Season's greetings to everyone in the NFC Central as we hand out this year's awards.
MOST VALUABLE PLAYER: Although he raised some hackles by declaring in early December that the Packers couldn't win without him, Green Bay quarterback Brett Favre was dead right. Even defensive end Reggie White, a perennial All-Pro, said that if the Packers had to lose one of their main cogs, he would rather it be himself than Favre.
MIRACLE MAN OF THE YEAR: An ordained minister, White claims to possess supernatural healing powers. One day it looks like season-ending surgery, the next it's back to practice.
COMEBACK PLAYER OF THE YEAR: Out of the league after injuring his leg in a 1989 game for the Raiders and then battling a drinking problem, Tampa Bay kick returner Bobby Joe Edmonds came back this season and played effectively. Through 15 games he is fourth in the NFC in punt-return average.
COACH OF THE YEAR: We're tempted to go with Wayne Fontes, who has led the Lions to six consecutive wins since receiving a play-offs-or-else ultimatum from owner William Clay Ford. But Mike Holmgren gets the prize for producing Green Bay's most viable Super Bowl contender since that Lombardi guy was coaching there.
THE FREDDY KRUEGER, HE JUST WONT GO AWAY AND DIE AWARD: Fontes, naturally. He's the winningest coach in Lion history. He needs only five more defeats to become the losingest coach in Lion history. It takes a special man to do that in only seven-plus seasons.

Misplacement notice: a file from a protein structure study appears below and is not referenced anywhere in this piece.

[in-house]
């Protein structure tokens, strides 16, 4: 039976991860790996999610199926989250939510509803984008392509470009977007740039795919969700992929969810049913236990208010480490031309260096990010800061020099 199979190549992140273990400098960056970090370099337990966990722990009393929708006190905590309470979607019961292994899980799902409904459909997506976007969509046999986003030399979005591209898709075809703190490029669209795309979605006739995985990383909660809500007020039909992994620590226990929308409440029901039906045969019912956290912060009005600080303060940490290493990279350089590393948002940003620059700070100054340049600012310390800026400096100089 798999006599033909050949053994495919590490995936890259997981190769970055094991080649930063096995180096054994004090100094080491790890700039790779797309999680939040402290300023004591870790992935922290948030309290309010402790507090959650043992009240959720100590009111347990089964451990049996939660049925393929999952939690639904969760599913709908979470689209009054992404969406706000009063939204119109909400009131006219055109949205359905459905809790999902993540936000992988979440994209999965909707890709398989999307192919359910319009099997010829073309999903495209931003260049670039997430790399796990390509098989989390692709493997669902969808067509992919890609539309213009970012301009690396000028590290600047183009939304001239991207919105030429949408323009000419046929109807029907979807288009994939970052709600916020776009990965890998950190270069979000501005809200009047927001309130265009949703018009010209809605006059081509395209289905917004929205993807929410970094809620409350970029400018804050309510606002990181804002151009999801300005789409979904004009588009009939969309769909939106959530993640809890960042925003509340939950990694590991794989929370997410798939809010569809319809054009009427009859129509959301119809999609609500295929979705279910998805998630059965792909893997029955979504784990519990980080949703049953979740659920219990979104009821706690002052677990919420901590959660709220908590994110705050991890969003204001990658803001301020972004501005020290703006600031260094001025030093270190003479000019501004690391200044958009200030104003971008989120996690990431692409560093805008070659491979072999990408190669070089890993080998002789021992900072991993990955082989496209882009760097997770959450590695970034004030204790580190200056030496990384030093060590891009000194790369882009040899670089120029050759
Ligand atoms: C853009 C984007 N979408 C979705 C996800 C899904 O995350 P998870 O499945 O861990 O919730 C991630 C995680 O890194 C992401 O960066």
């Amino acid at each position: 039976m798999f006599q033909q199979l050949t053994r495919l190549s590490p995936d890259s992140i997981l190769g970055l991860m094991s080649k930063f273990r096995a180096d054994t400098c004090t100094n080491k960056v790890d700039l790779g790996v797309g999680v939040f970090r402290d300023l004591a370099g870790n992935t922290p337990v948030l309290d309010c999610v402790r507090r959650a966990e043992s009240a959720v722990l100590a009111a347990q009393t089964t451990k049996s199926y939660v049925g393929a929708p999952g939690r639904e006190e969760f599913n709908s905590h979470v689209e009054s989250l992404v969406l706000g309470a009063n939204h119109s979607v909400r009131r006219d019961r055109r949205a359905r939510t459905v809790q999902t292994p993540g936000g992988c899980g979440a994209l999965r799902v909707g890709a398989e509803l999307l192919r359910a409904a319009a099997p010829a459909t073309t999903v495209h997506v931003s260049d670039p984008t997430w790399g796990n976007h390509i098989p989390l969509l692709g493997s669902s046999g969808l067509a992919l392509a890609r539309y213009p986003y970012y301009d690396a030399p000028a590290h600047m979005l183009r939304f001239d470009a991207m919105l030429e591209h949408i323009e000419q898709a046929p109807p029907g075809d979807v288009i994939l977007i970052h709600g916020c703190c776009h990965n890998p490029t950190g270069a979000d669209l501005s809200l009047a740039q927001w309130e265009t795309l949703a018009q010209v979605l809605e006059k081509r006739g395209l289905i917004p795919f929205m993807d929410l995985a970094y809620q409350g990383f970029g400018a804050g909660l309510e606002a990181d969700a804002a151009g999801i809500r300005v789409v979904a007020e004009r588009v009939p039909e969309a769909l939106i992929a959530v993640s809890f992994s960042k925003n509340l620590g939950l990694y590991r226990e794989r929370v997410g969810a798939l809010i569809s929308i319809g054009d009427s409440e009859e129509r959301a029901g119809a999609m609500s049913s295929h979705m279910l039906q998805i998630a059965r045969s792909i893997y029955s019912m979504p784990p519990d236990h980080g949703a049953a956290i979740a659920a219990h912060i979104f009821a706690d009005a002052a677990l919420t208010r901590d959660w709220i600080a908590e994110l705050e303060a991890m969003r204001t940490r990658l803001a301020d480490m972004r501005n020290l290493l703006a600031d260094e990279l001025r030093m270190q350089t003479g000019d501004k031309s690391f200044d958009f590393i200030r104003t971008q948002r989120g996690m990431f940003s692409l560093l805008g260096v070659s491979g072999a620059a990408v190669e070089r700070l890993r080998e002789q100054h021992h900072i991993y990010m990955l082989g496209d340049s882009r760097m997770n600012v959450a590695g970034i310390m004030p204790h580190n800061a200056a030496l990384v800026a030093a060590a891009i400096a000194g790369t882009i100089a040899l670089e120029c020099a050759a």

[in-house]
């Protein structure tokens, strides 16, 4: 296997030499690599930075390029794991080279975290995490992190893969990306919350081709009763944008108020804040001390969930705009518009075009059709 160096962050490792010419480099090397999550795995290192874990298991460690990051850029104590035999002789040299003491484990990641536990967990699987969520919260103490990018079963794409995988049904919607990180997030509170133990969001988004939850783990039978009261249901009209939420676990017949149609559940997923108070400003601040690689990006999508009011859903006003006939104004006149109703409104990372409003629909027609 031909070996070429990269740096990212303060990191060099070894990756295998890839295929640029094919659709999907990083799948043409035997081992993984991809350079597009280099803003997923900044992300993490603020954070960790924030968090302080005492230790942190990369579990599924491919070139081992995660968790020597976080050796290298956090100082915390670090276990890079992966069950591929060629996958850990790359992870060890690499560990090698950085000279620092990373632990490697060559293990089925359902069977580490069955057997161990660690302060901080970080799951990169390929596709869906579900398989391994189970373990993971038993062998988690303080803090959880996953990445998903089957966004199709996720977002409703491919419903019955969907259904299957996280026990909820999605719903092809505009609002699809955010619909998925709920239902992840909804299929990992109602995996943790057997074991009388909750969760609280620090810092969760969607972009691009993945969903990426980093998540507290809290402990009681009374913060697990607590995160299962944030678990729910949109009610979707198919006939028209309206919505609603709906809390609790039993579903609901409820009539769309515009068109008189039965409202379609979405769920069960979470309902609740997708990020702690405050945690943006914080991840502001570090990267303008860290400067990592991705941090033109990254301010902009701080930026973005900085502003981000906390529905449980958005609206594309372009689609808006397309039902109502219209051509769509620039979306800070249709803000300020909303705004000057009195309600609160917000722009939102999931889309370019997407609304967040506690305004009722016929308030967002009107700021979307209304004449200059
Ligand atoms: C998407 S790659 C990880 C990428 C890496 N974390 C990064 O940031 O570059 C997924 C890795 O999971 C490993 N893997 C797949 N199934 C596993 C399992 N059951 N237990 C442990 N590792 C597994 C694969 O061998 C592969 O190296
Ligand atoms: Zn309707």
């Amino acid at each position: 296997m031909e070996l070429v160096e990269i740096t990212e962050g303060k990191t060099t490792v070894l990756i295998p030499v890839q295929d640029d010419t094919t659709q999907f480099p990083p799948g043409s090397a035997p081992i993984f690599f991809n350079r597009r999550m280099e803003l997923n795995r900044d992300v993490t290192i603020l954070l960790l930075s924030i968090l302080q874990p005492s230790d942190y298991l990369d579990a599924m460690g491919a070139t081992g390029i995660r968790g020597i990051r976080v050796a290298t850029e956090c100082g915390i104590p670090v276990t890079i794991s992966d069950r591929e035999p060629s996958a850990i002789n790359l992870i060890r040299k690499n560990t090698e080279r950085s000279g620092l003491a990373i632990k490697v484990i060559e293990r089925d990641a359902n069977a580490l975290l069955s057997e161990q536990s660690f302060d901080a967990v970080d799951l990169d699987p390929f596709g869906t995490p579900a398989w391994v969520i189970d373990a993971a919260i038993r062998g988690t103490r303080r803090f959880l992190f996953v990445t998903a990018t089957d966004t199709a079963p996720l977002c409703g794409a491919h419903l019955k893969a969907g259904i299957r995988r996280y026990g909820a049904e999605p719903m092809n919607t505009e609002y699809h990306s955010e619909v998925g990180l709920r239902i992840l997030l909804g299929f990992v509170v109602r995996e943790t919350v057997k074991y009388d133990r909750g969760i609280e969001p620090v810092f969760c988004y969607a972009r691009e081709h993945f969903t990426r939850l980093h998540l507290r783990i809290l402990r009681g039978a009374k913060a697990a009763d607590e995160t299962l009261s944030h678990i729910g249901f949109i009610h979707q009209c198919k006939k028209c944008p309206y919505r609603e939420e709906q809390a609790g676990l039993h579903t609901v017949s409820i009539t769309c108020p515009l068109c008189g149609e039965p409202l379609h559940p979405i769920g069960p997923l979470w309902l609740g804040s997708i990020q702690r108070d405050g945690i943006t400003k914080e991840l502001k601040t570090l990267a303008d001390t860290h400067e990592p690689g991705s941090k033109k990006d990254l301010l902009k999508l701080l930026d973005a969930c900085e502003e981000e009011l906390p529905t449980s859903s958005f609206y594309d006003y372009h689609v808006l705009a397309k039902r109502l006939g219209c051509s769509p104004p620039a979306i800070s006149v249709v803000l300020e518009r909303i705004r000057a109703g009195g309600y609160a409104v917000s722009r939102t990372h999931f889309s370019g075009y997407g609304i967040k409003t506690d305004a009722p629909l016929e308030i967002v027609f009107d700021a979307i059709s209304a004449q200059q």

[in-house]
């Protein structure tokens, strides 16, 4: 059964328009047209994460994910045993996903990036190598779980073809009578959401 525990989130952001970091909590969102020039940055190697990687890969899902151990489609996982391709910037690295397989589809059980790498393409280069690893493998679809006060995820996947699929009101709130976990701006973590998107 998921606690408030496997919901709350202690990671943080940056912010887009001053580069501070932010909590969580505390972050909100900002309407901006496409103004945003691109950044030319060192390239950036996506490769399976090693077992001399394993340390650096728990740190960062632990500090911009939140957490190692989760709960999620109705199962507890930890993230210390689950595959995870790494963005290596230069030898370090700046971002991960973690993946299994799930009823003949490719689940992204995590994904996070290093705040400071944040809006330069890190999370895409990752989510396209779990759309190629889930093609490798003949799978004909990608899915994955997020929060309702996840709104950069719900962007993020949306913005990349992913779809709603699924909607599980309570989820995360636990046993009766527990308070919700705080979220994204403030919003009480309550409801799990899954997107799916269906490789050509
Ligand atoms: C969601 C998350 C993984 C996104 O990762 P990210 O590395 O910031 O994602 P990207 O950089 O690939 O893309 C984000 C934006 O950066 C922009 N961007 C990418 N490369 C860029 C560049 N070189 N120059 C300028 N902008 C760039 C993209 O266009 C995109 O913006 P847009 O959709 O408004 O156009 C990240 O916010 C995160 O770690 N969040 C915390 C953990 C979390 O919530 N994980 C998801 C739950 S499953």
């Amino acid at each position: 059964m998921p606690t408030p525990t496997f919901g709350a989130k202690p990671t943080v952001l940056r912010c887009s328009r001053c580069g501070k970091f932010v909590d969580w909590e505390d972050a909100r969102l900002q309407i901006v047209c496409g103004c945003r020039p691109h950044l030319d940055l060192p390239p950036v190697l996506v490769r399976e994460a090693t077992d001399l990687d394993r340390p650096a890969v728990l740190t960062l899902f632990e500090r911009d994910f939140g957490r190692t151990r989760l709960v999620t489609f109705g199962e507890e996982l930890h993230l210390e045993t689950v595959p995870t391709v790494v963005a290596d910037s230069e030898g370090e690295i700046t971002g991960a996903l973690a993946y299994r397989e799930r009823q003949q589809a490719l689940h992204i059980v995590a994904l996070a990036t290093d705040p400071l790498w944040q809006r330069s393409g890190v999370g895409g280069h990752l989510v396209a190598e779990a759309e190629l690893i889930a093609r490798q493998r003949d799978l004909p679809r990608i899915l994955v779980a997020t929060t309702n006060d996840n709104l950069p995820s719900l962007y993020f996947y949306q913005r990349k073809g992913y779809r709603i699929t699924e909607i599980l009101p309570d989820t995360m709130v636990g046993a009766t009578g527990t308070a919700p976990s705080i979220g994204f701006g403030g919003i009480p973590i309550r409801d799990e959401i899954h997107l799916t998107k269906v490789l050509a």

MEDICAL MARVEL AWARD: On Nov. 12 Lee Remmel, the Packers' executive director of public relations, saw his 100th consecutive Packer-Bear game, a string that dates to 1944. He is living proof that a steady diet of press-box hot dogs is not necessarily lethal.
STAT OF THE YEAR: Since Dennis Green arrived in Minneapolis in 1992, the Vikings are 10-0 in the games immediately preceding and following their bye weeks.
ROOKIE OF THE YEAR: Viking free safety Orlando Thomas, a second-round pick from Southwestern Louisiana, leads the league with eight interceptions.
MOST DISAPPOINTING ROOKIE: Bear punter Todd Sauerbrun, I also drafted in the second round, arrived in camp this summer driving a Mercedes with vanity plates that read HANG TIME. What hang time? After averaging an NCAA Division I-A best 48.4 yards per kick last season for West Virginia, Sauerbrun's at a pathetic 37.7 yards this year. The vanity plates are gone.